Books for the News, Commentary

1991 University Press Week


An old University of Chicago Press printer’s block (date unknown), with the original 1891 logo. Photo by: Isa Leshko.

How did we get from here to there? How do we go from here to there? How was it that we went from here to there? Where are we going? How? These kinds of questions are excellent pontifications on/interrogations of the nature of time and space, those blaring abstractions, as we perform them through acts of mechanical reproduction and technological change. Maybe a better question is, then, What carries us where? When the University of Chicago Press was founded in 1890, it wasn’t printing knowledge. It was a press in the literal sense of the term, a printer:

The University of Chicago Press was one of three original divisions of the University when it was founded in 1890. Although for a year or two it functioned only as a printer, in 1892 the Press began publishing scholarly books and journals, making it one of the oldest continuously operating university presses in the United States.

This isn’t a critical history of UCP, but one wonders about the relationships between scholarship, technology, and the academic institution that engendered that turn from printing materials to printing ideas.

Fast forward a century. In 1991, building off a wave of enthusiasm for the fax machine, John Warnock initiated the Camelot Project. It attempted the development of an Interchange PostScript, a new language of “operations and conventions” with regard to digital data. It wanted to live the dream (the 1991 dream):

Imagine if the IPS viewer is also equipped with text searching capabilities. In this case the user could find all documents that contain a certain word or phrase, and then view that word or phrase in context within the document. Entire libraries could be archived in electronic form, and since IPS files are self-contained, would be printable at any location.

animated GIF of Adobe Acrobat (TM) PDF download-in-progress, sourced via Google

The Camelot Project launched what turned into the PDF. This technology remained proprietary to Adobe until it was released as an open standard in 2008 (Fascinatingly enough, citing the article that footnotes this development requires use of the Internet Archive, a non-profit institution dedicated to “preserving the internet.”). Could we have anticipated how much that new programming language would change the way we store and retrieve information, and in turn, how we circulate scholarship online? Probably not. But the seed of the PDF was already there. It was present in the gesture that led the University of Chicago Press to publish its first scholarly work, Robert F. Harper’s Assyrian and Babylonian Letters Belonging to the Kouyunjik Collections of the British Museum in 1891. The contingency—or better, the interrelation between the production of new knowledge and the production of new technology—isn’t accidental. It’s how we get from here to there. That one sphere may occasionally take the lead and develop with greater speed isn’t the heart of the matter—it’s that they are co-evolutionary, and the getting from here to there is a movement. How we organize ourselves institutionally contributes to and affects how we change our perceptions, which in turn contributes to and affects how we mobilize technology. We might not have been dreaming of JSTOR when we invented the PDF, but JSTOR might have been dreaming of us.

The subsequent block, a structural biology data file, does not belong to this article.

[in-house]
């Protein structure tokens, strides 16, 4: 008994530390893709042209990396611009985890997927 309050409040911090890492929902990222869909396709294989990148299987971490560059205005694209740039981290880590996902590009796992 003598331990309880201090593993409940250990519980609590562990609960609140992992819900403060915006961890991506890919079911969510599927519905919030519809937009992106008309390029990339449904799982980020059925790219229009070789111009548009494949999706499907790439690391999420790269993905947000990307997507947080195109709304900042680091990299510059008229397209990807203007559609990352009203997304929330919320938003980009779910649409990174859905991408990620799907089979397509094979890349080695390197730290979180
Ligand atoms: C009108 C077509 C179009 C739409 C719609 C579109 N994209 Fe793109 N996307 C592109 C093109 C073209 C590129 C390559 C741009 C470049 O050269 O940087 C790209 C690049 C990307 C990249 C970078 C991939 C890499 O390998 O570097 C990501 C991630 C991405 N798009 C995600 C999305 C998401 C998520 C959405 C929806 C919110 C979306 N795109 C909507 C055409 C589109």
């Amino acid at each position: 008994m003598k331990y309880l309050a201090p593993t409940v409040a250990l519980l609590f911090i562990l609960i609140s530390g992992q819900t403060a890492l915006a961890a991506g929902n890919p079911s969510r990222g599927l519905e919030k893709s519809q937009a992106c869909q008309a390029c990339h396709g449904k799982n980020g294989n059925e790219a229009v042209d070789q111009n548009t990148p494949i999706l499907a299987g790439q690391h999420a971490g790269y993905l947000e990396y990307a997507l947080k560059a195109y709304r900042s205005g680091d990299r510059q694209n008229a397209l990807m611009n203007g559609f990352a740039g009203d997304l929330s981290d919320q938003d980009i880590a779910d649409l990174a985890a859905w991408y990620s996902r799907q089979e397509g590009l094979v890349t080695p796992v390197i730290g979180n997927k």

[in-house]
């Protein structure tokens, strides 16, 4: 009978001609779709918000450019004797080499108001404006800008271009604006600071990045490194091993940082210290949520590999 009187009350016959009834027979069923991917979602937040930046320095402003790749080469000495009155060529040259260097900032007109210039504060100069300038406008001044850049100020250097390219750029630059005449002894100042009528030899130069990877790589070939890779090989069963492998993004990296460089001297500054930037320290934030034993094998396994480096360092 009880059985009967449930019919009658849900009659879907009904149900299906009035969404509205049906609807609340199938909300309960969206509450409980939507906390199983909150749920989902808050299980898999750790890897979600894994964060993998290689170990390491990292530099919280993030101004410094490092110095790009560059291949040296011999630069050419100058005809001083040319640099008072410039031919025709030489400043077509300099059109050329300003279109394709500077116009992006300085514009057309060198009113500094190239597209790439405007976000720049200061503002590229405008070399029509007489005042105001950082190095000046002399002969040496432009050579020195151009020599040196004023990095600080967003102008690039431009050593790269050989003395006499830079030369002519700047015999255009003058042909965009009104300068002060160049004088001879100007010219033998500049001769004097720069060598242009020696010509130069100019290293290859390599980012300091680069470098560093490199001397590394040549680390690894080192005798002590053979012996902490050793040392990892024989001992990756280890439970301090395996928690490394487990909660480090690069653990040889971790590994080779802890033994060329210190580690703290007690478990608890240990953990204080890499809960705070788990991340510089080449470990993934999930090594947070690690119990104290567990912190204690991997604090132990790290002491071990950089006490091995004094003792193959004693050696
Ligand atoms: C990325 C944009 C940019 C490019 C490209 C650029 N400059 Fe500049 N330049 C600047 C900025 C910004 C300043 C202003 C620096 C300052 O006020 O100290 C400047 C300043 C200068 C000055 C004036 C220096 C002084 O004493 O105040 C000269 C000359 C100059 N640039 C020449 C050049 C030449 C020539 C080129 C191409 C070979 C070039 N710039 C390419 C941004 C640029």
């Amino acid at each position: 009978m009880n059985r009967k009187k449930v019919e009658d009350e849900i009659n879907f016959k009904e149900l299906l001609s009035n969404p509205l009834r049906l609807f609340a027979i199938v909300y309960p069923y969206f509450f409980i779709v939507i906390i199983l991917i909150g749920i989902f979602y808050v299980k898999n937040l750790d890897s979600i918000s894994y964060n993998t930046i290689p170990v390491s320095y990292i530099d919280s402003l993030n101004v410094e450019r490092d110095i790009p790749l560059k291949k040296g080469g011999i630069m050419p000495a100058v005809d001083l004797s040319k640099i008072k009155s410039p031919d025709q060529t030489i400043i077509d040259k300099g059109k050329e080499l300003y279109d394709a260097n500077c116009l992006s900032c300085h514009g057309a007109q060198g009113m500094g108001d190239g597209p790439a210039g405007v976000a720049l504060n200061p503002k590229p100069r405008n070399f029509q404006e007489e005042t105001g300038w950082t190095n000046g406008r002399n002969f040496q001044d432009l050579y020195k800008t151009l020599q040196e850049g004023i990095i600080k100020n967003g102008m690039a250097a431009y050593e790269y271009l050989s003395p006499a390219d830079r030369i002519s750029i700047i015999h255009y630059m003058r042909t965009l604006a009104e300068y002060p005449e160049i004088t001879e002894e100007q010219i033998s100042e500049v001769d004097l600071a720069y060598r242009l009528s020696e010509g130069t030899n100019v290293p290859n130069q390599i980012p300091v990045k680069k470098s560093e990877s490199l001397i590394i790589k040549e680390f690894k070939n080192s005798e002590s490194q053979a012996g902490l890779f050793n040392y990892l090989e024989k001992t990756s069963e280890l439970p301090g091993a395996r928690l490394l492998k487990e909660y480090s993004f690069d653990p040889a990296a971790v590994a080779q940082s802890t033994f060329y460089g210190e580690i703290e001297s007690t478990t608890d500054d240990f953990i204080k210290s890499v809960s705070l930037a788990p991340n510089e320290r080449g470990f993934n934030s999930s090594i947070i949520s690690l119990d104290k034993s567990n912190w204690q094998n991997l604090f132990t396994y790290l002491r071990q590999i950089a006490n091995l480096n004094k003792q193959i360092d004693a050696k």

Today, 24 years later, in 2015, our publicity director flew to Rome to accept an award on behalf of one of our authors. The prize? A 3D-printed trophy fashioned after a piece of sculpture. As described in the press release:

Italian sculptor and architect Davide Prete specializes in urban-scale works using stainless steel, forged steel, and small-scale sculptures combining traditional metalsmithing techniques and 3D printing and laser scanning.

In the smithy’s work, we have the theory of the laser printer. The stories it could tell.

The inaugural Bridge Award (Non-Fiction), a collaborative project between several non-profit institutions in the US and Italy, was awarded to Robert Pogue Harrison’s Juvenescence: A Cultural History of Our Age. The award itself is a 3D-printed sculpture.


Next up in the UP Week blog tour is the University of Manitoba Press Blog, with images of some of the books (and book launch photos!) they’ve published over the course of the past 48 years.

To read more about University Press Week, click here.